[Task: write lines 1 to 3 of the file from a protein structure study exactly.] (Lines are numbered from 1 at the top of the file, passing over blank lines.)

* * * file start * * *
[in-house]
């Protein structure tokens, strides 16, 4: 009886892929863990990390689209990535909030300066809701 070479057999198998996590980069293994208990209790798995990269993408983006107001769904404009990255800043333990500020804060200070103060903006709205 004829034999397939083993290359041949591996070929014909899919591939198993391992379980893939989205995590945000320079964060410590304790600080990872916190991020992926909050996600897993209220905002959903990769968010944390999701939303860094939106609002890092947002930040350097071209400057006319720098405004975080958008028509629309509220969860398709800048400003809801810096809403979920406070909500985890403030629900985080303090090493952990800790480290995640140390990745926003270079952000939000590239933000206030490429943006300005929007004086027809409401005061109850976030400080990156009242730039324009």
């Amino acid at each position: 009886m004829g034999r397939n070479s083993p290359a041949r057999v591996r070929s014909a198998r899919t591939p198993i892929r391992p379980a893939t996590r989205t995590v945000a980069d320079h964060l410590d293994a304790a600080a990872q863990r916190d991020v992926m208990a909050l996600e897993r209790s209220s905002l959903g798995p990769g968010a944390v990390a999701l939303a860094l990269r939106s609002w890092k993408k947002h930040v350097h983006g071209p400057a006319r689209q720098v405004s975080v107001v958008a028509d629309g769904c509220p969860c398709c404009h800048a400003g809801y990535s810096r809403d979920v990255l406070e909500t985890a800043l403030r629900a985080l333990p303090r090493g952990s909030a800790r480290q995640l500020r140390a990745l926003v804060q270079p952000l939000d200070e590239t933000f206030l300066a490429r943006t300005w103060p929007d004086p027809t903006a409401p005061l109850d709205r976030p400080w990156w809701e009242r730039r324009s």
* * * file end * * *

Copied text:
[in-house]
């Protein structure tokens, strides 16, 4: 009886892929863990990390689209990535909030300066809701 070479057999198998996590980069293994208990209790798995990269993408983006107001769904404009990255800043333990500020804060200070103060903006709205 004829034999397939083993290359041949591996070929014909899919591939198993391992379980893939989205995590945000320079964060410590304790600080990872916190991020992926909050996600897993209220905002959903990769968010944390999701939303860094939106609002890092947002930040350097071209400057006319720098405004975080958008028509629309509220969860398709800048400003809801810096809403979920406070909500985890403030629900985080303090090493952990800790480290995640140390990745926003270079952000939000590239933000206030490429943006300005929007004086027809409401005061109850976030400080990156009242730039324009």
């Amino acid at each position: 009886m004829g034999r397939n070479s083993p290359a041949r057999v591996r070929s014909a198998r899919t591939p198993i892929r391992p379980a893939t996590r989205t995590v945000a980069d320079h964060l410590d293994a304790a600080a990872q863990r916190d991020v992926m208990a909050l996600e897993r209790s209220s905002l959903g798995p990769g968010a944390v990390a999701l939303a860094l990269r939106s609002w890092k993408k947002h930040v350097h983006g071209p400057a006319r689209q720098v405004s975080v107001v958008a028509d629309g769904c509220p969860c398709c404009h800048a400003g809801y990535s810096r809403d979920v990255l406070e909500t985890a800043l403030r629900a985080l333990p303090r090493g952990s909030a800790r480290q995640l500020r140390a990745l926003v804060q270079p952000l939000d200070e590239t933000f206030l300066a490429r943006t300005w103060p929007d004086p027809t903006a409401p005061l109850d709205r976030p400080w990156w809701e009242r730039r324009s």